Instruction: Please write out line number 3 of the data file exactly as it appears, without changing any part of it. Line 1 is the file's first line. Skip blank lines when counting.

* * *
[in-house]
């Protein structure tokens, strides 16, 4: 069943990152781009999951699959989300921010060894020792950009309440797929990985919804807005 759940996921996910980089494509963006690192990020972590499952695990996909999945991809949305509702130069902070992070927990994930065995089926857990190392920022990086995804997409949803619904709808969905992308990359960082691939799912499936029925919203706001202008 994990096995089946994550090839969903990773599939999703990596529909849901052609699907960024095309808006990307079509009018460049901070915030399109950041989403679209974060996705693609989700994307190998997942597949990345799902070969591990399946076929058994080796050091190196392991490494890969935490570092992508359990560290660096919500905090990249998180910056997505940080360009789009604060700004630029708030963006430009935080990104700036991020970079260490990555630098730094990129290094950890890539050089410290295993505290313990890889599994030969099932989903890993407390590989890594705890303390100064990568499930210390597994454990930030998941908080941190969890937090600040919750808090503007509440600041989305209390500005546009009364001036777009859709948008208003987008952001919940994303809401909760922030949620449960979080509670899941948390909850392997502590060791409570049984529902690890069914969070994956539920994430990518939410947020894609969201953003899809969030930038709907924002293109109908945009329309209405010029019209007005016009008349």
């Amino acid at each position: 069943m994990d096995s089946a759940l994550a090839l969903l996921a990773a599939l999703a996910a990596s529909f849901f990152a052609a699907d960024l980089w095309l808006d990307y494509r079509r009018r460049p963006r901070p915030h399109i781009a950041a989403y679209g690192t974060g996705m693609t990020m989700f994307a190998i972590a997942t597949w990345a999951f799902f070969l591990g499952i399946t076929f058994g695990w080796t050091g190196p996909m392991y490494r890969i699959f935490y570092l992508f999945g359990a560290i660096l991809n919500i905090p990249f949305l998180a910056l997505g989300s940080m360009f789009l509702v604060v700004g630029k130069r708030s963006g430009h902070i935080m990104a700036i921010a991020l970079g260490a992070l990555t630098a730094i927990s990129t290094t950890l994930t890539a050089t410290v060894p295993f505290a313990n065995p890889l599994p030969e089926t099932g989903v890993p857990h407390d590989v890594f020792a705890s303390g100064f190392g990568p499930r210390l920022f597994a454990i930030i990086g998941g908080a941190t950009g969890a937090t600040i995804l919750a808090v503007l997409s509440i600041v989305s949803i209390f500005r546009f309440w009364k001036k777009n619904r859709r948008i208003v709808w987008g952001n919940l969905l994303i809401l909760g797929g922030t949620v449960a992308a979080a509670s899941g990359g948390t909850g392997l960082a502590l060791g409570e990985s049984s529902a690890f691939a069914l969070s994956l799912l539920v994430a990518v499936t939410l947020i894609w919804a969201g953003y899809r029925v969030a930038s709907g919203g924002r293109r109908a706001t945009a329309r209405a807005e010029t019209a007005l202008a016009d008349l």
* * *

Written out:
């Amino acid at each position: 069943m994990d096995s089946a759940l994550a090839l969903l996921a990773a599939l999703a996910a990596s529909f849901f990152a052609a699907d960024l980089w095309l808006d990307y494509r079509r009018r460049p963006r901070p915030h399109i781009a950041a989403y679209g690192t974060g996705m693609t990020m989700f994307a190998i972590a997942t597949w990345a999951f799902f070969l591990g499952i399946t076929f058994g695990w080796t050091g190196p996909m392991y490494r890969i699959f935490y570092l992508f999945g359990a560290i660096l991809n919500i905090p990249f949305l998180a910056l997505g989300s940080m360009f789009l509702v604060v700004g630029k130069r708030s963006g430009h902070i935080m990104a700036i921010a991020l970079g260490a992070l990555t630098a730094i927990s990129t290094t950890l994930t890539a050089t410290v060894p295993f505290a313990n065995p890889l599994p030969e089926t099932g989903v890993p857990h407390d590989v890594f020792a705890s303390g100064f190392g990568p499930r210390l920022f597994a454990i930030i990086g998941g908080a941190t950009g969890a937090t600040i995804l919750a808090v503007l997409s509440i600041v989305s949803i209390f500005r546009f309440w009364k001036k777009n619904r859709r948008i208003v709808w987008g952001n919940l969905l994303i809401l909760g797929g922030t949620v449960a992308a979080a509670s899941g990359g948390t909850g392997l960082a502590l060791g409570e990985s049984s529902a690890f691939a069914l969070s994956l799912l539920v994430a990518v499936t939410l947020i894609w919804a969201g953003y899809r029925v969030a930038s709907g919203g924002r293109r109908a706001t945009a329309r209405a807005e010029t019209a007005l202008a016009d008349l």